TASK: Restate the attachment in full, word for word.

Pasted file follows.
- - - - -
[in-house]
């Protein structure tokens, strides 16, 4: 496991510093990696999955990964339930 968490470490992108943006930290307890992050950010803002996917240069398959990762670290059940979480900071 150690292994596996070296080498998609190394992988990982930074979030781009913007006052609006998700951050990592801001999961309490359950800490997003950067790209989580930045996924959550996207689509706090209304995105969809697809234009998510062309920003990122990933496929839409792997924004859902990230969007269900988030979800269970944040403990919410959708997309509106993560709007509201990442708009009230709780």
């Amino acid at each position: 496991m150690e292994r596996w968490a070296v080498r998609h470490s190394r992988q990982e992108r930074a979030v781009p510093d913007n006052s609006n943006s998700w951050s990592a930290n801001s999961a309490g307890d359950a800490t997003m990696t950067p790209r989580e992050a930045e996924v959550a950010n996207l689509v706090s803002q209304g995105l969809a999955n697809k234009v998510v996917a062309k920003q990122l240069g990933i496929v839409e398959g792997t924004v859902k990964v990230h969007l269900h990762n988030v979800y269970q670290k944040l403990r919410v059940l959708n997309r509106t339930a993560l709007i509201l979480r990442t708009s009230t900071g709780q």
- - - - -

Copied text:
[in-house]
């Protein structure tokens, strides 16, 4: 496991510093990696999955990964339930 968490470490992108943006930290307890992050950010803002996917240069398959990762670290059940979480900071 150690292994596996070296080498998609190394992988990982930074979030781009913007006052609006998700951050990592801001999961309490359950800490997003950067790209989580930045996924959550996207689509706090209304995105969809697809234009998510062309920003990122990933496929839409792997924004859902990230969007269900988030979800269970944040403990919410959708997309509106993560709007509201990442708009009230709780």
């Amino acid at each position: 496991m150690e292994r596996w968490a070296v080498r998609h470490s190394r992988q990982e992108r930074a979030v781009p510093d913007n006052s609006n943006s998700w951050s990592a930290n801001s999961a309490g307890d359950a800490t997003m990696t950067p790209r989580e992050a930045e996924v959550a950010n996207l689509v706090s803002q209304g995105l969809a999955n697809k234009v998510v996917a062309k920003q990122l240069g990933i496929v839409e398959g792997t924004v859902k990964v990230h969007l269900h990762n988030v979800y269970q670290k944040l403990r919410v059940l959708n997309r509106t339930a993560l709007i509201l979480r990442t708009s009230t900071g709780q």